Who We Are

The Crowd Consortium comprises a broad mix of libraries, archives, museums and other cultural heritage organizations all over the world engaged in exploring the potential for crowdsourcing for enhancing research, collections and other aspects of their institutions.

Scroll down to see some of our members.

If you are working on a crowdsourcing project that you feel might be a fit for this project, please let us know!


“In 2011 we received a National Endowment for the Humanities Digital Humanities start-up grant for Metadata Games, a software platform that uses games to engage the public to contribute metadata to images and videos. To date, the project has served 45 collections, including those at the British Library, the Holocaust Memorial Museum, and more, generating hundreds of thousands of tags. The system works with customizable plug-ins as portals for various kinds of data gathering and data correction purposes.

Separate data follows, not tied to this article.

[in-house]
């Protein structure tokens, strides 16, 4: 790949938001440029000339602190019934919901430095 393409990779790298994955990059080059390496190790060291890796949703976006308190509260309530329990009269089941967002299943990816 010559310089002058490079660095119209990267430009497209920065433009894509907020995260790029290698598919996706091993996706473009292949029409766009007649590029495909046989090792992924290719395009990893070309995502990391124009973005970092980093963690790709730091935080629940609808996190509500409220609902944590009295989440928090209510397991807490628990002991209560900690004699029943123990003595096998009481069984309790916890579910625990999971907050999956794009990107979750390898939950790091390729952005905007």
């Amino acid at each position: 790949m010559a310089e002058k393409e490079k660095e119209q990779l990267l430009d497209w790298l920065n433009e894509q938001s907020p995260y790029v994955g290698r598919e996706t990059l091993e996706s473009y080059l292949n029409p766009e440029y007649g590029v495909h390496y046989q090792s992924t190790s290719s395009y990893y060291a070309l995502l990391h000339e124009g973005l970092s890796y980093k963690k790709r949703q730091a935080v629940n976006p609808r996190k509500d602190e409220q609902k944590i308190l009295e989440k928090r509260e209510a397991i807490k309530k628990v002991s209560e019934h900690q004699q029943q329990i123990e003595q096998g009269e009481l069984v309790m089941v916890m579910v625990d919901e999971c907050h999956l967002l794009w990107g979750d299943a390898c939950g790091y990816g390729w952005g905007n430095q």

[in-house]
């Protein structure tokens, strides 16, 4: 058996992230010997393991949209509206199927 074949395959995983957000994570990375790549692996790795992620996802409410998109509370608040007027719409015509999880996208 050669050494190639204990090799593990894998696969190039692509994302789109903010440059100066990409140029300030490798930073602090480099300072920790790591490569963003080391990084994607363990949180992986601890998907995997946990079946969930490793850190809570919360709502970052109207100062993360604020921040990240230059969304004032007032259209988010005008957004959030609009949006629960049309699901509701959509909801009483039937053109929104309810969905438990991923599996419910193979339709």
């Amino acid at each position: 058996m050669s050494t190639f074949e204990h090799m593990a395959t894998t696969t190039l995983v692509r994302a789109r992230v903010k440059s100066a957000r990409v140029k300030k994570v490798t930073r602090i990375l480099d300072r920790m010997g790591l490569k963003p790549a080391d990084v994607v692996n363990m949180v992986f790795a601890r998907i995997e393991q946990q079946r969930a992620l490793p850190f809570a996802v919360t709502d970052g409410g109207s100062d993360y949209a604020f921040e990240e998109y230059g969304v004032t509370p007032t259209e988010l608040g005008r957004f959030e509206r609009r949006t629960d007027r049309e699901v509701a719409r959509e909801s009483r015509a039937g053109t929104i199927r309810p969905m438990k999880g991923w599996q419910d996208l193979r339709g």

The project has been working really well and I have talked to many of you who have said, “Gosh, we really need to talk more with each other about sharing stuff, about who is sharing what source code and who is doing what.” Each time someone starts one of these projects they have to ask the same set of questions and they have to go through the same set of things, and we need to advance the dialog. We are all jumping through the same set of hoops and I don’t think we need those hoops, it is just an inefficiency. We will actually be able to advance our scientific inquiry and our critical inquiry and our humanistic inquiry further if we can make something work together. So Metadata Games instigated this conversation.

We are also working in a similar vein with the Biodiversity Heritage Library and Trish Rose- Sandler, who is a collaborator on that project, is here. That is a set of things to normalize discrepancies over different sets of OCR data on plant manuscripts. We have developed two games that are currently launching in the coming weeks that work between different OCR systems, and using crowdsourcing to correct those.

So from transcripts, to gathering data tags, to all kinds of different metadata, I am really interested in how we can move beyond that into new systems. In our work on Metadata Games I began to sense a real need for a national conversation. Who is sharing tools? What is open source and what’s not? Who is interested?